MOUNT PLEASANT, S.C. (WCBD) – As election day nears, News 2 is sitting down with mayoral candidates for the Town of Mount Pleasant.
Each candidate was given roughly the same amount of time to describe how they feel issues important to Mount Pleasant residents should be addressed.
Q: What is wrong and what is right in Mount Pleasant?
A: There are so many things that Mount Pleasant has going for it. We have low crime, the best schools in the area — and really some of the best in the state — and we also have wonderful people and beautiful venues. So we want to preserve all the things that are going so well. The biggest problem we have by far is traffic congestion, and it’s a multi-pronged problem. We’ve worked hard as a council all together to slow down residential growth, which was really getting out of hand a few years ago. It’s one of the reasons I ran for council, and we did things that we had to do at the time like a permit allocation to slow the rate of growth and stop having such huge track home facilities and so forth. We also did other things like an apartment moratorium but with workforce housing exceptions and actually earlier a senior housing (exception). We now have pretty much plenty of senior housing. What we still have to do is a couple major things. The first is, we need to do a better job of bringing facilities and services and jobs close to where people live. Because when you have sprawl, like we do on the other end of town, the northern end of town, a lot of homes were built with nothing near them, and they’re bereft of a lot of the services people need. So you have to get in the car and drive all the way down to the heart of Mount Pleasant here in the Shem Creek area, or you have to drive to Charleston. So that’s one of the things I’ve been working hard on. We also need to make sure that our financial stability is good for the long term. We’re AAA rated now, we’re in a great position, but that’s partly because of all the growth and impact fees from businesses coming in, we need to make sure we can replace that for the long term.
Q: How do you sustain quality of life with the level of growth Mount Pleasant is experiencing?
A: One of the things people have a little misconception on is that if you bring a business, that that somehow brings more traffic. Actually, if it’s a business that’s missing — for instance, north of the IOP Connector, there’s not a single restaurant for date night. If you want to go out for an anniversary or birthday or special occasion, there’s nowhere to go. So what do you do? There’s 45,000 plus people living there. Of course they go somewhere. So they get in a car and they go south of the connector or in many cases, all the way to Charleston. That longer car trip adds to traffic congestion. If you bring fine dining to that end of town, and family dining, we need a lot of both, then you actually can shorten car trips, bring in business revenue, and also help raise quality of life.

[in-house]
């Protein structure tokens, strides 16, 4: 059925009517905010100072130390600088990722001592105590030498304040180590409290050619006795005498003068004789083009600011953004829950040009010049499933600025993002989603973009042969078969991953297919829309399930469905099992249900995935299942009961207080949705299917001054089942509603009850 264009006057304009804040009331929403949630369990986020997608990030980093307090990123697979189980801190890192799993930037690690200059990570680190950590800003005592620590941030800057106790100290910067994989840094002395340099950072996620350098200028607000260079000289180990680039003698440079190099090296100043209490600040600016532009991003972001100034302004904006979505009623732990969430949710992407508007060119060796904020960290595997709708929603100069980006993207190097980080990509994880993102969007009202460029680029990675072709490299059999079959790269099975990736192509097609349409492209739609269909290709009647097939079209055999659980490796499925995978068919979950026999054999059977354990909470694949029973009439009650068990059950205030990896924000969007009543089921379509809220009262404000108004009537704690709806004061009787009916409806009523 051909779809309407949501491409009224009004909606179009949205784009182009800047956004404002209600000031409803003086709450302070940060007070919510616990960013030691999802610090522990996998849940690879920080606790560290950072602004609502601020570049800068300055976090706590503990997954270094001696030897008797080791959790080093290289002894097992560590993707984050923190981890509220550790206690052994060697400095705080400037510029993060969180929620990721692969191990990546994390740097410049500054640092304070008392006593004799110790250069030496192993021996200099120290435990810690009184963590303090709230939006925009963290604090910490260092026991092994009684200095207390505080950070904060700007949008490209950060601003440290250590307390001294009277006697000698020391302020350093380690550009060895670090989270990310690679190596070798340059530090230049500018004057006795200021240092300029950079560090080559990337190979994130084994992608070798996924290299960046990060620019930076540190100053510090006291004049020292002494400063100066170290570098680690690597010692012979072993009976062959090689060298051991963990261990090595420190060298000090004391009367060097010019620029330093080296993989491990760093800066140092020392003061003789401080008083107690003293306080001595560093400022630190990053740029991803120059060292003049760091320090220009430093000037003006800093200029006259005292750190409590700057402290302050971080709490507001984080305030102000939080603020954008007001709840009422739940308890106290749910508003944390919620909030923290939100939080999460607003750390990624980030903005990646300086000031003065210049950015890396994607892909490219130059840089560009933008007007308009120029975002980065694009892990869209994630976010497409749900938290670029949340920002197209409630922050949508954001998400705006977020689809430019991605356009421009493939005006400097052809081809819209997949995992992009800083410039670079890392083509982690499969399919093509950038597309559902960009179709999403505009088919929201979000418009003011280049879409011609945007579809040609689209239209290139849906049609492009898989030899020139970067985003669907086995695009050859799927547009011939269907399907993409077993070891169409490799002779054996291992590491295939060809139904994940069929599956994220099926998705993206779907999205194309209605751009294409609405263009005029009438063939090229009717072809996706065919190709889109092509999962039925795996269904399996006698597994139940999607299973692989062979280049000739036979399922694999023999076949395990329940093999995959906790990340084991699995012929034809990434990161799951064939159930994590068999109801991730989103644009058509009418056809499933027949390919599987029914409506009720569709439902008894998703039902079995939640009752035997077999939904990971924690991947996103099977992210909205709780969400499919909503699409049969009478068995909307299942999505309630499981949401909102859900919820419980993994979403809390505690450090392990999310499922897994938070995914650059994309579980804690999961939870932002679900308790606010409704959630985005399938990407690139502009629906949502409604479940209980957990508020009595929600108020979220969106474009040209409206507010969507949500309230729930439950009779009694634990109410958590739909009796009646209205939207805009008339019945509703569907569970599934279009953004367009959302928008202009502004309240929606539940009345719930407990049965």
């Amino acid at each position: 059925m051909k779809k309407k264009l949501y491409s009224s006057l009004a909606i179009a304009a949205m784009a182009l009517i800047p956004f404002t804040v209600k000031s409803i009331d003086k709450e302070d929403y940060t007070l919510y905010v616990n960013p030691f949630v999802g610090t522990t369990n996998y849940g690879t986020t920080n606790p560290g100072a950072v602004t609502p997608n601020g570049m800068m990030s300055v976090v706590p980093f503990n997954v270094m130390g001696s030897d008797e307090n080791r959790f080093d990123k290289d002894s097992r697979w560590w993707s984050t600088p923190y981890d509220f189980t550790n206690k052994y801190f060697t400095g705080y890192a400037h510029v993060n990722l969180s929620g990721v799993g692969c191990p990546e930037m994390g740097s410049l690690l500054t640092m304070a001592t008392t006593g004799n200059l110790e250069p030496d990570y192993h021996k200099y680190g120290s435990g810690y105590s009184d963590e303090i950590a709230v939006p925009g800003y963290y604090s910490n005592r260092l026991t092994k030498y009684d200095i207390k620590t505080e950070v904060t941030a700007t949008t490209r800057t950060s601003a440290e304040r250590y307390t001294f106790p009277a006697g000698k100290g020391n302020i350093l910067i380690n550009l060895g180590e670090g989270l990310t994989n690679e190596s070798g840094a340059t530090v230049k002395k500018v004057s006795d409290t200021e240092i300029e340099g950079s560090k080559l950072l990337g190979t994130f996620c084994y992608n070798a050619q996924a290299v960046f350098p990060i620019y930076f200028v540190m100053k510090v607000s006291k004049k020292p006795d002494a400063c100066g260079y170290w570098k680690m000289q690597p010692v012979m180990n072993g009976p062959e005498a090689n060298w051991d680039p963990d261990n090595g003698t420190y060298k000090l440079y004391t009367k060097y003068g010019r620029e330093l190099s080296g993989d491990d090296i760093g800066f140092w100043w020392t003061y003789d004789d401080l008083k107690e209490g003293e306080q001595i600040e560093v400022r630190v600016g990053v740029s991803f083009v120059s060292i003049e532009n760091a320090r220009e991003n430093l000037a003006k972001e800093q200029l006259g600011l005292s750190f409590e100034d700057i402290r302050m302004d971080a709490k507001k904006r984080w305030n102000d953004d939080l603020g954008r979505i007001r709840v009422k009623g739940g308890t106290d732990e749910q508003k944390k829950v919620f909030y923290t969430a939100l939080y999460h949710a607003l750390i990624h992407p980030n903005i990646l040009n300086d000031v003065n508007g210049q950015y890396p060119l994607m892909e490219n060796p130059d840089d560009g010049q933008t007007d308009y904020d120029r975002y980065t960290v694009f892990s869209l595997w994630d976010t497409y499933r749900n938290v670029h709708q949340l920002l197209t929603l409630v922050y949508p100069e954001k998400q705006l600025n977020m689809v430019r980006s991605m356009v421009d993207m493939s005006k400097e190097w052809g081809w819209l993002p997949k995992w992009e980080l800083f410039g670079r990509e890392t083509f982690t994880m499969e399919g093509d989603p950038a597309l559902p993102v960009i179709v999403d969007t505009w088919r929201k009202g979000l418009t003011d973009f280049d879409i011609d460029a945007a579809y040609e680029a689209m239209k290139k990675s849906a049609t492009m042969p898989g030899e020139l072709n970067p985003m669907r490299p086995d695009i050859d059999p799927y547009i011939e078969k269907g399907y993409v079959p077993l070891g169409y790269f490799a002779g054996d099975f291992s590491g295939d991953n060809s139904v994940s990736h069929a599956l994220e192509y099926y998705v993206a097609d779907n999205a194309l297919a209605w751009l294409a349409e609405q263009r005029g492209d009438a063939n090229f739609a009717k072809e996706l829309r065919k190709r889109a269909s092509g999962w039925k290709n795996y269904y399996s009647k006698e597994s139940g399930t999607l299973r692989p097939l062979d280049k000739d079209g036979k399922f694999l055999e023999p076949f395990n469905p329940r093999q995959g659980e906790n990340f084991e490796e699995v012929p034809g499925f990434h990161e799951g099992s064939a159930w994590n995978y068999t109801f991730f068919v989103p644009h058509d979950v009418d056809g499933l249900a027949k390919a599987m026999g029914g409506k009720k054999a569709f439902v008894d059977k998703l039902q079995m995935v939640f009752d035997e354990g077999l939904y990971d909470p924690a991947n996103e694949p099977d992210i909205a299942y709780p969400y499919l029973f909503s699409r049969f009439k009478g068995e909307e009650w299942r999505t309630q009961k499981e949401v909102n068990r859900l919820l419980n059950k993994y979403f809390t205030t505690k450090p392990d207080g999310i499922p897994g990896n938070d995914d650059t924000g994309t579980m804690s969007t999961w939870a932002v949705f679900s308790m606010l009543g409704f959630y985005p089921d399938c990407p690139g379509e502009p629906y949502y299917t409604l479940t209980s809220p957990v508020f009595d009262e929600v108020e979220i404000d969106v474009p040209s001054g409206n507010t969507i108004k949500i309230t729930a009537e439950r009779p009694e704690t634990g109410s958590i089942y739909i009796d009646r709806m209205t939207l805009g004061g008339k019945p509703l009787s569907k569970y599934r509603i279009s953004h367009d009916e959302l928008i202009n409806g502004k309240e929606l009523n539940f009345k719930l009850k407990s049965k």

Q: Explain what you mean when you say you want to be a mayor for all of Mount Pleasant.
A: So I believe strongly that those of us who came here a long time ago, like my husband brought us here with the Navy in 1984, those who are natives, that’s wonderful. But there’s folks that just moved here a year or two ago and they want to feel that this is their hometown. They chose Mount Pleasant. We want everyone to feel it. And you can’t just talk about that, you have to purposeful. And a good example of that is what we just did recently where had the first annual Mount Pleasant Police and Firefighters Ball. I was on here last week with Chief Mixon talking about that and it was a smashing success. And the great thing about it is people working together in the community enjoying things regardless of how long they’ve lived here. One other thing I want to mention about facilities — a great example is a senior center. We really want to have a senior center on the north side of town. The one that we have is wonderful, it’s by the hospital, East Cooper hospital, but it’s oversubscribed. There’s so many people and it’s a long drive if you live in Tupelo or Charleston National. So those are another example of things that we need to bring that will really help make life better for everybody and also shorten car trips.
Q: Will residents be paying more in property taxes or impact fees? Both went up last year.
A: No, in fact quite the opposite. I’m very geared towards — because I have a long history with financial planning and a fiscal conservative — I am very geared towards making sure that we bring the businesses and services that we need, and those actually pay business revenue taxes. And if they’re buying property they pay higher property taxes. Which means the rest of us don’t have to have an increase. So we can save a lot of money for the town in the long run and for our residents by simply getting the services we need here.
Candidate Brandon Armstrong previously agreed to be interviewed on Wednesday, but subsequently declined the invitation.